Republicans are deeply skeptical that abortion can reanimate the Democratic base. “Their people are depressed,” said Rob Gleason, a former chair of the Pennsylvania Republican Party. “Nothing’s going to be able to save them this year. Speaking from Philadelphia after a road trip from his home in western Pennsylvania, Mr. Gleason said: “I stopped on the turnpike and paid $5.40 a gallon for gas. That reminds me every time I fill up, I want a change.”
Pennsylvania’s large Roman Catholic population — about one in five adults — has afforded electoral space for a tradition of anti-abortion Democratic officials, including Senator Bob Casey Jr., and his father, Bob Casey Sr., who served as governor. A law that the senior Casey pushed through the legislature in the 1980s included some abortion restrictions, which was challenged in the 1992 Supreme Court case Planned Parenthood v. Casey. The court upheld most of the state’s restrictions, while affirming Roe v. Wade’s grant of a right to abortion. The leaked draft of the court’s opinion last week, written by Justice Samuel Alito, would overturn the Casey ruling along with Roe.
The State of Roe v. wade
What is Roe v. Wade? Roe v. Wade is a landmark Supreme court decision that legalized abortion across the United States. The 7-2 ruling was announced on Jan. 22, 1973. Justice Harry A. Blackmun, a modest Midwestern Republican and a defender of the right to abortion, wrote the majority opinion.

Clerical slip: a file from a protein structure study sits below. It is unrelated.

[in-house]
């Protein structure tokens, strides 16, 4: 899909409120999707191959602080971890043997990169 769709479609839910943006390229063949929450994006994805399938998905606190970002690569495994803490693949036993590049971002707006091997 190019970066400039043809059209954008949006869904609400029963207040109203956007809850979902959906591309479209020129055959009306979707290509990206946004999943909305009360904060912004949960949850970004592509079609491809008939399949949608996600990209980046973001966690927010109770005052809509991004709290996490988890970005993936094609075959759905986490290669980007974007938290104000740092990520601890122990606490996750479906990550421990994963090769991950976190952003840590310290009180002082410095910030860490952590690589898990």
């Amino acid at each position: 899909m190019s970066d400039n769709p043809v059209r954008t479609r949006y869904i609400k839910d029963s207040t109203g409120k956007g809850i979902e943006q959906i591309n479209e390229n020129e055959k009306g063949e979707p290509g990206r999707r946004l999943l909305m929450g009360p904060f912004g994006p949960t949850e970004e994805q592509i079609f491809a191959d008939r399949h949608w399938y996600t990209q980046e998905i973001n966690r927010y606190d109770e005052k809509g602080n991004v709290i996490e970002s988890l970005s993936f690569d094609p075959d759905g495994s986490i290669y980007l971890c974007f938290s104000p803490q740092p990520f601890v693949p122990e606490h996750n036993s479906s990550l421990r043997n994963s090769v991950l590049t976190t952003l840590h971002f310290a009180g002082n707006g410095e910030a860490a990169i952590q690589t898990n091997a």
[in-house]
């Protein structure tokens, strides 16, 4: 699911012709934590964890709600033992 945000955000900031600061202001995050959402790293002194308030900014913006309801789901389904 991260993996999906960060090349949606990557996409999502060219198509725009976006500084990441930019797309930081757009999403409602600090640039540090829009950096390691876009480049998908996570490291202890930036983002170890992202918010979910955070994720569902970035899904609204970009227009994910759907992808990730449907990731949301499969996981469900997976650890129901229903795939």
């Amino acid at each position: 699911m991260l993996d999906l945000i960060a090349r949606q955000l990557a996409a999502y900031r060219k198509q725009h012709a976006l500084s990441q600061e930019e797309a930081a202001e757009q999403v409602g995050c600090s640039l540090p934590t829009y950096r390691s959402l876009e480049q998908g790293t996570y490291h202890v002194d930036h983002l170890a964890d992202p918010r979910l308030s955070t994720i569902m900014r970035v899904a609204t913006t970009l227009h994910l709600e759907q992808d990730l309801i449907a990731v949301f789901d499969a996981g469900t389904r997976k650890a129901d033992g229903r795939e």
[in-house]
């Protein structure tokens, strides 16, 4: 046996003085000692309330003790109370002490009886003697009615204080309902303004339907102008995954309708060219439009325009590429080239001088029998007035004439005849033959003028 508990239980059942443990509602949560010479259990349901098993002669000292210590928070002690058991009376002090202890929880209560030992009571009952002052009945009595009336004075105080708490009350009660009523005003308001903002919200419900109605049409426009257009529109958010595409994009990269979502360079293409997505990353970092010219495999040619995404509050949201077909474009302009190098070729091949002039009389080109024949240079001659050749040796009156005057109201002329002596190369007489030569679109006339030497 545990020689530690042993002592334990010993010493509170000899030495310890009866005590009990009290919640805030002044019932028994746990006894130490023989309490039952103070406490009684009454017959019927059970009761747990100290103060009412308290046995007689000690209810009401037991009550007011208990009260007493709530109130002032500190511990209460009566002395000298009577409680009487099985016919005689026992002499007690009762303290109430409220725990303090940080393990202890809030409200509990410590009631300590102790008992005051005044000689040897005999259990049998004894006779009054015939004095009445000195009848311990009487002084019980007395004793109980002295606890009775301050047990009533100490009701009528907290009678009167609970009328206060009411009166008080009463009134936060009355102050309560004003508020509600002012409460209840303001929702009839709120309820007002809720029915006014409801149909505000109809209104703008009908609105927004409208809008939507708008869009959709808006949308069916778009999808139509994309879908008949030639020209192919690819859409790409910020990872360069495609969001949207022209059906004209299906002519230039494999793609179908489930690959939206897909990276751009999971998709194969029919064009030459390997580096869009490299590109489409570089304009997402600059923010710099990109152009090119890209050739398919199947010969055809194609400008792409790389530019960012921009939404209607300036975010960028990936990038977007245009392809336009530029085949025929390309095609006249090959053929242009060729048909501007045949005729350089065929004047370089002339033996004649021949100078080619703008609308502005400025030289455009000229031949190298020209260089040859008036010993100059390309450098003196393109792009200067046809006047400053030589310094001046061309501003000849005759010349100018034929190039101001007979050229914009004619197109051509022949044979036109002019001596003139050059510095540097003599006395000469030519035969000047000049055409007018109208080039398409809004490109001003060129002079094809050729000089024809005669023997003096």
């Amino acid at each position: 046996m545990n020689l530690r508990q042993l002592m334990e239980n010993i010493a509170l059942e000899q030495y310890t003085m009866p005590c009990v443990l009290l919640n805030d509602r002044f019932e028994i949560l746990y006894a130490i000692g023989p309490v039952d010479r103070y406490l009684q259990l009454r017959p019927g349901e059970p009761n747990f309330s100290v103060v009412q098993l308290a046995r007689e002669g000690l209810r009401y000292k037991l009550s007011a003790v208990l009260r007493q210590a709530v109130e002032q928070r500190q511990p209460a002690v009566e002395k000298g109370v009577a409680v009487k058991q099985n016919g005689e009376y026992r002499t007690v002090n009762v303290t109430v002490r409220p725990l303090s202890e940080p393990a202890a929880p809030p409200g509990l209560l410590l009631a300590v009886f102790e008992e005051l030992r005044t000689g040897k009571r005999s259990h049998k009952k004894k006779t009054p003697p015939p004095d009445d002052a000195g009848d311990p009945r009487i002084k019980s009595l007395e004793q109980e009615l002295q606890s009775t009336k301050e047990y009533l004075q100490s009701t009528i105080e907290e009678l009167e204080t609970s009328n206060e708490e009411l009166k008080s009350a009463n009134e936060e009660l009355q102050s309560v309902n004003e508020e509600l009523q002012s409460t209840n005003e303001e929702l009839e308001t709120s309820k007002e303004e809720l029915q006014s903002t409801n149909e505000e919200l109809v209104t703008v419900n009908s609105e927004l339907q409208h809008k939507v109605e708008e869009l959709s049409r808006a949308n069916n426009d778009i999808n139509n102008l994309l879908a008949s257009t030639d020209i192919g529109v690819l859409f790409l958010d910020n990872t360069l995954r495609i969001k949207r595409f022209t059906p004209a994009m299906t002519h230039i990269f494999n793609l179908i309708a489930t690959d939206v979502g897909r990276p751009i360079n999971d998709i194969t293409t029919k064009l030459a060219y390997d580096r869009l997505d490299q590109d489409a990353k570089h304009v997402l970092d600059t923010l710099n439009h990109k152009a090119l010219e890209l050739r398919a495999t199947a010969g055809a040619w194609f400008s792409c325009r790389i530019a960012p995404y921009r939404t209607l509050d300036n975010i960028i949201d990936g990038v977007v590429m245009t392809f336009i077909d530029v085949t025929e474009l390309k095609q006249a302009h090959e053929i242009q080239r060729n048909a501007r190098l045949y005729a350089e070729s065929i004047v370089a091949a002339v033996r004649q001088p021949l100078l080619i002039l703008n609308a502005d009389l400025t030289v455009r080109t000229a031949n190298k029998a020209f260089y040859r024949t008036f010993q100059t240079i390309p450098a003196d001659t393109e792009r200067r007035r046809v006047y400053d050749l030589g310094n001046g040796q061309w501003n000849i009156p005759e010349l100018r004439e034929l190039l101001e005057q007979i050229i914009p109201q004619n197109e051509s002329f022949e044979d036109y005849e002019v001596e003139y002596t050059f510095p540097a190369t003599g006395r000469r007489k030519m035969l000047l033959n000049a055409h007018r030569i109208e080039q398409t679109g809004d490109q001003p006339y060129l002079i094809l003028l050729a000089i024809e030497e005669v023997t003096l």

Still, support for abortion rights in Pennsylvania has gradually increased, according to polling by Franklin & Marshall College over more than a decade.
Last month, 31 percent of registered voters said abortion should be legal in all circumstances, up from 18 percent in 2009. Those calling for abortion to be illegal in all circumstances declined to 16 percent, from 22 percent in 2009. A broad middle group, 53 percent, said abortion should be legal under “certain circumstances.”
The issue had not ranked high among the state’s voters before the Supreme Court leak. In a Monmouth University poll last month, abortion was cited as one of Pennsylvania voters’ top two issues by just 5 percent of Democrats and 3 percent of Republicans. Inflation topped the concerns of voters in both parties.
In Hanover Township, outside Allentown, an affluent suburb in a onetime Republican enclave that has trended blue, Dave Savage and Vincent Milite, both center-right voters, were analyzing the abortion issue through the eyes of their adult daughters, while loading groceries outside a Wegmans supermarket.
Mr. Savage, 63, said that his 30-year-old daughter felt strongly that abortion should be legal, and that therefore it would be an important issue for him in November.